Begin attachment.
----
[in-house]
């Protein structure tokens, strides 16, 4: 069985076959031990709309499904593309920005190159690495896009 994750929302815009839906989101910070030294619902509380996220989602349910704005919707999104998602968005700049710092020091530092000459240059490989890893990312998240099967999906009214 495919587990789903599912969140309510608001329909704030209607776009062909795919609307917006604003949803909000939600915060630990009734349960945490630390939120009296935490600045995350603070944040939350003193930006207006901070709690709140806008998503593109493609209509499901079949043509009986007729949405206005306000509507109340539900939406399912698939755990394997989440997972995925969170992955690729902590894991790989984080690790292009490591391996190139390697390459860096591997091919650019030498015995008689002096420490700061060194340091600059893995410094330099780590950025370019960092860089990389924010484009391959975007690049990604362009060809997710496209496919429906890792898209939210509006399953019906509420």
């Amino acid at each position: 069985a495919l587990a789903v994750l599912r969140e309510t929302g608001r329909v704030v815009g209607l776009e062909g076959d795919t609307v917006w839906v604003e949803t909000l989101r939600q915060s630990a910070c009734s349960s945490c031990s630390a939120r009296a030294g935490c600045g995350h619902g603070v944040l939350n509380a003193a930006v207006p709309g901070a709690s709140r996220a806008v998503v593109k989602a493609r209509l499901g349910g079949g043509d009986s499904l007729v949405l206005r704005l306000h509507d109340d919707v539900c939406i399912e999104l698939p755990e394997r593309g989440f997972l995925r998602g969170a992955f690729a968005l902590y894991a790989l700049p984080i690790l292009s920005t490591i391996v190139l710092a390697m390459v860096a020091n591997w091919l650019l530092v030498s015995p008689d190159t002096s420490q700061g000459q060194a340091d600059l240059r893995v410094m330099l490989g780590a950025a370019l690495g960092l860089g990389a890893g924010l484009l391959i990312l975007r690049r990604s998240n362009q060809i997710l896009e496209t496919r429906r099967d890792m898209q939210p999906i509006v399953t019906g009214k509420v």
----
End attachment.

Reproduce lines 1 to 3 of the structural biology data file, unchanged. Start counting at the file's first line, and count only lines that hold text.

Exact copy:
[in-house]
């Protein structure tokens, strides 16, 4: 069985076959031990709309499904593309920005190159690495896009 994750929302815009839906989101910070030294619902509380996220989602349910704005919707999104998602968005700049710092020091530092000459240059490989890893990312998240099967999906009214 495919587990789903599912969140309510608001329909704030209607776009062909795919609307917006604003949803909000939600915060630990009734349960945490630390939120009296935490600045995350603070944040939350003193930006207006901070709690709140806008998503593109493609209509499901079949043509009986007729949405206005306000509507109340539900939406399912698939755990394997989440997972995925969170992955690729902590894991790989984080690790292009490591391996190139390697390459860096591997091919650019030498015995008689002096420490700061060194340091600059893995410094330099780590950025370019960092860089990389924010484009391959975007690049990604362009060809997710496209496919429906890792898209939210509006399953019906509420």
């Amino acid at each position: 069985a495919l587990a789903v994750l599912r969140e309510t929302g608001r329909v704030v815009g209607l776009e062909g076959d795919t609307v917006w839906v604003e949803t909000l989101r939600q915060s630990a910070c009734s349960s945490c031990s630390a939120r009296a030294g935490c600045g995350h619902g603070v944040l939350n509380a003193a930006v207006p709309g901070a709690s709140r996220a806008v998503v593109k989602a493609r209509l499901g349910g079949g043509d009986s499904l007729v949405l206005r704005l306000h509507d109340d919707v539900c939406i399912e999104l698939p755990e394997r593309g989440f997972l995925r998602g969170a992955f690729a968005l902590y894991a790989l700049p984080i690790l292009s920005t490591i391996v190139l710092a390697m390459v860096a020091n591997w091919l650019l530092v030498s015995p008689d190159t002096s420490q700061g000459q060194a340091d600059l240059r893995v410094m330099l490989g780590a950025a370019l690495g960092l860089g990389a890893g924010l484009l391959i990312l975007r690049r990604s998240n362009q060809i997710l896009e496209t496919r429906r099967d890792m898209q939210p999906i509006v399953t019906g009214k509420v």